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Re: Error handling in URIs

From: Charles Lindsey <chl@clerew.man.ac.uk>
Date: Wed, 25 Jun 2008 11:00:02 +0100
To: URI <uri@w3.org>
Message-ID: <op.udat2cwe6hl8nm@clerew.man.ac.uk>

On Wed, 25 Jun 2008 03:11:25 +0100, Ian Hickson <ian@hixie.ch> wrote:

> On Wed, 25 Jun 2008, Frank Ellermann wrote:
>> Ian Hickson wrote:
>>
>> > <!DOCTYPE HTML>
>> > <title>Test</title>
>> > <meta charset="ISO-8859-13">
>> > <a href="results.cgi/&#x017d;?&#x017d;">Link</a>
>>
>> > ...what is the link?
>>
>> It is whatever the unspecified "HTML" document type definition says.
>
> Ok.
>
>
>> So this is an IRI, no URI, and invalid in document types permitting only
>> URIs.
>
> Well there's no question that it's invalid, the question is what should
> browsers do with it.

Essentially, it is up to the browser what it accepts. Normally, one  
expects IRIs/URIs published by or on behalf of the browser to be a form  
which that browser understands. It is only queries, which are likely to be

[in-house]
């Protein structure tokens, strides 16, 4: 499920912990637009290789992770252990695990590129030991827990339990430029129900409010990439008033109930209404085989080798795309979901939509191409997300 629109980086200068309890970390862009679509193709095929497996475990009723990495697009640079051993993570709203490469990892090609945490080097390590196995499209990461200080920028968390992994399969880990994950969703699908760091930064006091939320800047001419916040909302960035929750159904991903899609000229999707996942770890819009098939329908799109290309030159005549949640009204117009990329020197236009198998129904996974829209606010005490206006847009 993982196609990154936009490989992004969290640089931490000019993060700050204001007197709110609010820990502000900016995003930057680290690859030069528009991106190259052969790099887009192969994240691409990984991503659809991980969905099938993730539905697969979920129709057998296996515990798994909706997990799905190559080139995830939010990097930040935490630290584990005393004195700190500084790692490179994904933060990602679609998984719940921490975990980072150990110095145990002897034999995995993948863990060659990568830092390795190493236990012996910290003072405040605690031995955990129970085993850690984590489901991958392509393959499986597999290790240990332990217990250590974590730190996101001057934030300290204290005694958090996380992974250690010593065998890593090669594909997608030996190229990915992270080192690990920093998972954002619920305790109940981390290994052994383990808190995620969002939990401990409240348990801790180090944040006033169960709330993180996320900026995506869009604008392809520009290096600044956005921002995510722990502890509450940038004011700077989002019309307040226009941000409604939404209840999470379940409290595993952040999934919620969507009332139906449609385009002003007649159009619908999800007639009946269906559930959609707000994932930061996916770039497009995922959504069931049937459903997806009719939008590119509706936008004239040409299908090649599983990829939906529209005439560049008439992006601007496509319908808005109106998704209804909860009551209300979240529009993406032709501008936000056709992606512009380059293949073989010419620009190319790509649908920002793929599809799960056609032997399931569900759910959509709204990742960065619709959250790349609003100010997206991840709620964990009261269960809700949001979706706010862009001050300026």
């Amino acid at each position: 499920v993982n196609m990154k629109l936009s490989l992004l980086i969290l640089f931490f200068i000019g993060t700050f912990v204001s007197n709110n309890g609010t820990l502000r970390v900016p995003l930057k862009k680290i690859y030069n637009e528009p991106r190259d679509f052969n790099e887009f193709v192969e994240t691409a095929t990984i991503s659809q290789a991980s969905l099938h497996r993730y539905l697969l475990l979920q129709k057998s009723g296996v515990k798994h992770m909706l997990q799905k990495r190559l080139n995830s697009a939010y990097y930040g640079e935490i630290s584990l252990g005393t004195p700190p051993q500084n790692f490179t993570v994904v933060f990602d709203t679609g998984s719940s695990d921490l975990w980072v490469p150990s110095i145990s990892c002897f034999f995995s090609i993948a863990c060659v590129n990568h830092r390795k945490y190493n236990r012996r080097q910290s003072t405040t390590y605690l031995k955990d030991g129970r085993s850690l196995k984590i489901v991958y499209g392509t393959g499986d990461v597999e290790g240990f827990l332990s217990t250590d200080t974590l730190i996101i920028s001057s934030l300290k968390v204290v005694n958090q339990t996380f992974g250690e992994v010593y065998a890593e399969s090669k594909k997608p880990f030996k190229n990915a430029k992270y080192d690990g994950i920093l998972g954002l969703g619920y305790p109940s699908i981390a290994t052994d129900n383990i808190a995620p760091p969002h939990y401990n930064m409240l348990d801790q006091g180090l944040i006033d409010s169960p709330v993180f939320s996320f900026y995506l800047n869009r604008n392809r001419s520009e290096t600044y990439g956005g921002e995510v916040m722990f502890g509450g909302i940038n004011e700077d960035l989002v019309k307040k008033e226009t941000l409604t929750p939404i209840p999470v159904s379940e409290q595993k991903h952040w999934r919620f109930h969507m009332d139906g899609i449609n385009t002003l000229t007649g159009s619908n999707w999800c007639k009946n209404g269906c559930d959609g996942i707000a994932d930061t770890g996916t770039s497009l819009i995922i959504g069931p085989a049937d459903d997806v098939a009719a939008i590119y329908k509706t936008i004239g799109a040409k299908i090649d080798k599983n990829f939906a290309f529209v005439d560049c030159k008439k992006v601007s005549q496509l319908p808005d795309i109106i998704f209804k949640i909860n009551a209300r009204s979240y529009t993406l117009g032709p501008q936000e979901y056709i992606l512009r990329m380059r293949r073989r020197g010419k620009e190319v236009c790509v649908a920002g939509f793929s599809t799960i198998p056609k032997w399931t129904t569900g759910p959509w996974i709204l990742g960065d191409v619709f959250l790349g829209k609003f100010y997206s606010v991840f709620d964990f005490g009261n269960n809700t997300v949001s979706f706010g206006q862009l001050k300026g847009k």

composed by unsuspecting clients, that are the real problem.

In an ideal world, all browsers would publish their pages in UTF-8, and  
the question would then never arise; and maybe it will be like that one  
day.

But in the meantime, a sensible strategy for a browser whose pages were  
published in iso-8859-99 (whatever that might be) to accept IRIs/URIs (and  
especially queries) %-encoded into iso-8859-99; but also, *in addition* to  
convert incoming UTF-8 (whether in IRIs or %-encoded in URIs) to its own  
iso-8859-99.

That, of course, leaves the problem of how to distinguish genuine UTF-8  
 from iso-8859-99 when you see it. Fortunately, it is well known that given  
a sample of 10 or so characters you can correctly tell on 99.9% of  
occasions that it is, or is not, UTF-8 (and most queries these day seem to  
be _much_ longer than 10 characters :-( ).

So a sensible strategy for a browser would be to try it both ways, and to  
see which made sense (giving a preference to iso-8859-99 in the few cases  
where both appeared to work). That strategy would probably work often  
enough to be useful, and I think we have already agreed that there is no  
100% solution.

-- 
Charles H. Lindsey ---------At Home, doing my own thing------------------------
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Received on Wednesday, 25 June 2008 10:00:48 GMT

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